Back on the little terrace of our cottage, we had dinner at home and chatted away through the sunset. The evening was still and warm and we were entertained by the swallows swirling overhead. Then suddenly, as if someone had flipped a switch, they disappeared and the Grand-Pressigny bat formation team came out. The rooftop view is just wonderful in the evening light.

Tuesday morning came all too soon but luckily our flight wasn't until 5 pm so we had a fair chunk of the day to enjoy. We went to Loches for lunch, via Le Louroux to collect Nick's present.

We had had a lovely time. The weekend had started with drizzly rain but warmed up to 32°C and sunshine. Even the return trip courtesy of Ryanair didn't seem so bad having had such a great time to remember.

7 August 2009



Le Louroux is a pretty village north of Le Grand Pressigny. We had passed through many times and seen the back of the château from the road. After our morning at the brocante we decided to take a walk around the village and see what there was to see.

There is a Maison de Pays, a cross between a tourist office and gift shop

Barrie was keen to have a look at the château as it has recently had a new roof. It is not open to the public but you can walk freely around the outside.

The village also boasts what must be one of the oldest bus shelters in France.

Wait inside for the bus to Ligueil

In the moulin there was an exhibition and sale of paintings by a local artist. I bought one for Nick as a surprise present. You can see it in this photo - almost. So it will still be a surprise. The exhibition is on until the end of August.

In the village there are some very pretty houses and a bar/café. There is also a substantial lake around which you can take a long walk. Apparently it is signposted in one direction but not the other - it is therefore effectively a one-way walk around the lake.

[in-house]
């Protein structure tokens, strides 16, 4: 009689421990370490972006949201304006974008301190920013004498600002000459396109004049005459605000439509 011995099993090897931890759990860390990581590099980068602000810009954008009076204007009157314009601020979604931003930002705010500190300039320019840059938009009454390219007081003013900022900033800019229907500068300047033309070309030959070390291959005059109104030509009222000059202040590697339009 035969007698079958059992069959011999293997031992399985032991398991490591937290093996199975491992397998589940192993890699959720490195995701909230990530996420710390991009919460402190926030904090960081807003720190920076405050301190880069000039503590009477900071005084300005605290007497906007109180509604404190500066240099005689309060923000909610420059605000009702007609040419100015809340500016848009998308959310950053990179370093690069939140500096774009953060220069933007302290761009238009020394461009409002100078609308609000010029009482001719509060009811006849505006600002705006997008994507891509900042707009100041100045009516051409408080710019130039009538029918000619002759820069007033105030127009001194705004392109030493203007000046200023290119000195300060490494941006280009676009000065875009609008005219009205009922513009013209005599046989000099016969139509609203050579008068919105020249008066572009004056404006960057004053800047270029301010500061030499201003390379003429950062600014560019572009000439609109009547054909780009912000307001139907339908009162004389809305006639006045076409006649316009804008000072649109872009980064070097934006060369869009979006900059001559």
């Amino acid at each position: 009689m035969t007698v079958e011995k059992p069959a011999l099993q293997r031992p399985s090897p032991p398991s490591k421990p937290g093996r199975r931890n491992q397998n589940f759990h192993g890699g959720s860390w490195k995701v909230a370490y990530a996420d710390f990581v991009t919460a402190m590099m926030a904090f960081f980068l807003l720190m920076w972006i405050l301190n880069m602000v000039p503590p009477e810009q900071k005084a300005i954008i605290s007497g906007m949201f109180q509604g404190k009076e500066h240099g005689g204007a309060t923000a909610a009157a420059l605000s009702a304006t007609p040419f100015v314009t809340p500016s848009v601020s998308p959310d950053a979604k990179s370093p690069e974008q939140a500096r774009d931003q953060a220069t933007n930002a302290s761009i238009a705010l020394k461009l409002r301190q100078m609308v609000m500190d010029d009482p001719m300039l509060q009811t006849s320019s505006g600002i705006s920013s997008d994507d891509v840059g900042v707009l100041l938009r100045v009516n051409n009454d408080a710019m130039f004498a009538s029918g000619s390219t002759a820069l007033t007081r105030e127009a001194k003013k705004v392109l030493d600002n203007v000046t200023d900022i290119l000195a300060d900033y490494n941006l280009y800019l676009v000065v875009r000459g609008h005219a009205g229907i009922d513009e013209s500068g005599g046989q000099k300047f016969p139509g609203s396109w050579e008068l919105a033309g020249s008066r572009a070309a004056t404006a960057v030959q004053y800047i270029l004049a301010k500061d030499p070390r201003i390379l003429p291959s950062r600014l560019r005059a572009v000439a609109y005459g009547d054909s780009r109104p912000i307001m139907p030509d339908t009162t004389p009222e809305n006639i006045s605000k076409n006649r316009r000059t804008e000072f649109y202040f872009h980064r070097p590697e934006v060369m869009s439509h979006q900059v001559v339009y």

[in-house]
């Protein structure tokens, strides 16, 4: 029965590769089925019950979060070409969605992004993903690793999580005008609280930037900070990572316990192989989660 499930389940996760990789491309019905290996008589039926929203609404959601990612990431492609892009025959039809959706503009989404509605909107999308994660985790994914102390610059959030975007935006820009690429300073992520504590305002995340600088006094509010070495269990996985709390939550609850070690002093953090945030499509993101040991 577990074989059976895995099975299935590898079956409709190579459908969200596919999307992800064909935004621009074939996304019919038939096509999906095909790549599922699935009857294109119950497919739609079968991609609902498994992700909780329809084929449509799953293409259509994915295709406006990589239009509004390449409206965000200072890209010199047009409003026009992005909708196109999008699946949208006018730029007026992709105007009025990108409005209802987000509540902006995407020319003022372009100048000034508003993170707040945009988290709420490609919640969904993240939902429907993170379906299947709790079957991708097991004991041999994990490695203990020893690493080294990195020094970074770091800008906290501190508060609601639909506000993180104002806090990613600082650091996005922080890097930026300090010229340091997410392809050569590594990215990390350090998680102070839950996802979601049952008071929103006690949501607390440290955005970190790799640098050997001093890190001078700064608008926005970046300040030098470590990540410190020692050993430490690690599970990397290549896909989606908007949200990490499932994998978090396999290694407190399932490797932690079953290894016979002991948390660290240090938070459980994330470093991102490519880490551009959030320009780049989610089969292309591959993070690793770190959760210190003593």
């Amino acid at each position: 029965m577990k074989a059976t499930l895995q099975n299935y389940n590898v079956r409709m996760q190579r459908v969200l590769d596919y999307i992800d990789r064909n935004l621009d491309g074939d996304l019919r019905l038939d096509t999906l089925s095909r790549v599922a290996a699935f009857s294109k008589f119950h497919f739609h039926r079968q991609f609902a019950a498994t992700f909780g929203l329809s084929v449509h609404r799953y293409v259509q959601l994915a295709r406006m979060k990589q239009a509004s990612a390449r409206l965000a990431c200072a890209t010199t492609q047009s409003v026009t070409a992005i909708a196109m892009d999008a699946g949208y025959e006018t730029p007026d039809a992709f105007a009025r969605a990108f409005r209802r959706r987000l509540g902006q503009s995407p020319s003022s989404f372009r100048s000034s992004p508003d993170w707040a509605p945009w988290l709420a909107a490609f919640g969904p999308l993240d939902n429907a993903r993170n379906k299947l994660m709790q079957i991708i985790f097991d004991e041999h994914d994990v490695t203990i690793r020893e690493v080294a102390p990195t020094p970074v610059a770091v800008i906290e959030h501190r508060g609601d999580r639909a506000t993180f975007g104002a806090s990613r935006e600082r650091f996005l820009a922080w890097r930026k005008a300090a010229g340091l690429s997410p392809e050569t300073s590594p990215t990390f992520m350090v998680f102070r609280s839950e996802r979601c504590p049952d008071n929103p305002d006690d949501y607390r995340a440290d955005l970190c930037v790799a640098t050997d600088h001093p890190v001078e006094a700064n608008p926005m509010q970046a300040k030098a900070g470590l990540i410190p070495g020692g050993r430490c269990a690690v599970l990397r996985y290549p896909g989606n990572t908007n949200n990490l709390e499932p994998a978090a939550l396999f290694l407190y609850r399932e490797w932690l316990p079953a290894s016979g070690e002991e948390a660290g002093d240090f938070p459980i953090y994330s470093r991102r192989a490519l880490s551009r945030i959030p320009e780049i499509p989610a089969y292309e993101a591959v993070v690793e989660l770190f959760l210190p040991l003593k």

4 August 2009



When we arrived at our little cottage for the weekend, there were TWO vases of flowers and some little plums to welcome us from Nicole.

The sun was shining but by evening it was drizzling.

Barrie had agreed to escort both of us to the social event of the year, the Guinguette et Bal, in the square behind the church that evening.
We had an apéro at the PreHisto where we bumped into Gail and Chris and all five of us went along to enjoy this uniquely French entertainment.
A meal, four courses with choice of andouillette or entrecôte for mains with plenty of wine from unlabelled bottles. This was followed by some very lively dancing to a very French live band. All taking place under canopies and umbrellas but a great start to our weekend.

We had spotted a few things we might do on Sunday but our resident tour guide, M. Barrie Fairhead, came up with a much better suggestion, the Foire à L'Ail, or garlic festival and Brocante, or secondhand market, at Le Louroux.
(Not an easy name to pronounce, I find.)

Some very tasty brocante was for sale here

Le Louroux is a pretty little village north of Le Grand Pressigny with a château and a lake with a circular walk around it. More about the village next time.

Anybody need a new alarm clock?

The brocante was superb. There were lots of interesting things for sale as well as the usual broken toys, chipped crockery, old jumpers and worn-out boots that normally abound at these events. There was the usual bar and food stall plus a sausage seller and, of course several garlic sellers. We had a great time hunting down the potential bargains.

The sausage man was there with a large variety of scary sausages

The bar was doing much brisker trade
(Notice the Bash Street Kid on right of photo !!)

The nut roasting machine was there

I bought bunch of garlic, of which there were several varieties to choose from and a bunch of shallots

I regret not buying this lovely old Godin poêle. The lid catch was broken and it needed cleaning up. For 30 euros it would have made a great chimnea or plant holder.

Next time perhaps.